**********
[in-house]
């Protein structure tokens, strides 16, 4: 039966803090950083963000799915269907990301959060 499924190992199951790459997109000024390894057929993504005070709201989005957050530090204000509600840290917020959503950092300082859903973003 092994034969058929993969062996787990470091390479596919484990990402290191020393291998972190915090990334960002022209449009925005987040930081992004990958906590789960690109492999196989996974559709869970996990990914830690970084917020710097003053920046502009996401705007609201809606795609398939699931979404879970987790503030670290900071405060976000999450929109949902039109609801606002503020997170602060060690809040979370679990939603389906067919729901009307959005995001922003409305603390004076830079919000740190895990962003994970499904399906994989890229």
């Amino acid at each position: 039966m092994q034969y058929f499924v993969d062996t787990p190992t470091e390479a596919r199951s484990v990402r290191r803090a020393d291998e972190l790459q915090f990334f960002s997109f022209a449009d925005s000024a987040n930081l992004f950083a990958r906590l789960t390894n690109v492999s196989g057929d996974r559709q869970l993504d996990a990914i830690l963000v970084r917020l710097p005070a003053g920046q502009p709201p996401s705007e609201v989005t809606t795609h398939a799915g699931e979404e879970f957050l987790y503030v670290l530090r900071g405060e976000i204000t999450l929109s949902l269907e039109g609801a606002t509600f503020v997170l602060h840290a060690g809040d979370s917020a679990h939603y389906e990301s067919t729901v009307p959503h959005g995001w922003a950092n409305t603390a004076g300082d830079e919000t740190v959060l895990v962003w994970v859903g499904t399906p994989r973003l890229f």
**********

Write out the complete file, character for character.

[in-house]
């Protein structure tokens, strides 16, 4: 039966803090950083963000799915269907990301959060 499924190992199951790459997109000024390894057929993504005070709201989005957050530090204000509600840290917020959503950092300082859903973003 092994034969058929993969062996787990470091390479596919484990990402290191020393291998972190915090990334960002022209449009925005987040930081992004990958906590789960690109492999196989996974559709869970996990990914830690970084917020710097003053920046502009996401705007609201809606795609398939699931979404879970987790503030670290900071405060976000999450929109949902039109609801606002503020997170602060060690809040979370679990939603389906067919729901009307959005995001922003409305603390004076830079919000740190895990962003994970499904399906994989890229």
């Amino acid at each position: 039966m092994q034969y058929f499924v993969d062996t787990p190992t470091e390479a596919r199951s484990v990402r290191r803090a020393d291998e972190l790459q915090f990334f960002s997109f022209a449009d925005s000024a987040n930081l992004f950083a990958r906590l789960t390894n690109v492999s196989g057929d996974r559709q869970l993504d996990a990914i830690l963000v970084r917020l710097p005070a003053g920046q502009p709201p996401s705007e609201v989005t809606t795609h398939a799915g699931e979404e879970f957050l987790y503030v670290l530090r900071g405060e976000i204000t999450l929109s949902l269907e039109g609801a606002t509600f503020v997170l602060h840290a060690g809040d979370s917020a679990h939603y389906e990301s067919t729901v009307p959503h959005g995001w922003a950092n409305t603390a004076g300082d830079e919000t740190v959060l895990v962003w994970v859903g499904t399906p994989r973003l890229f």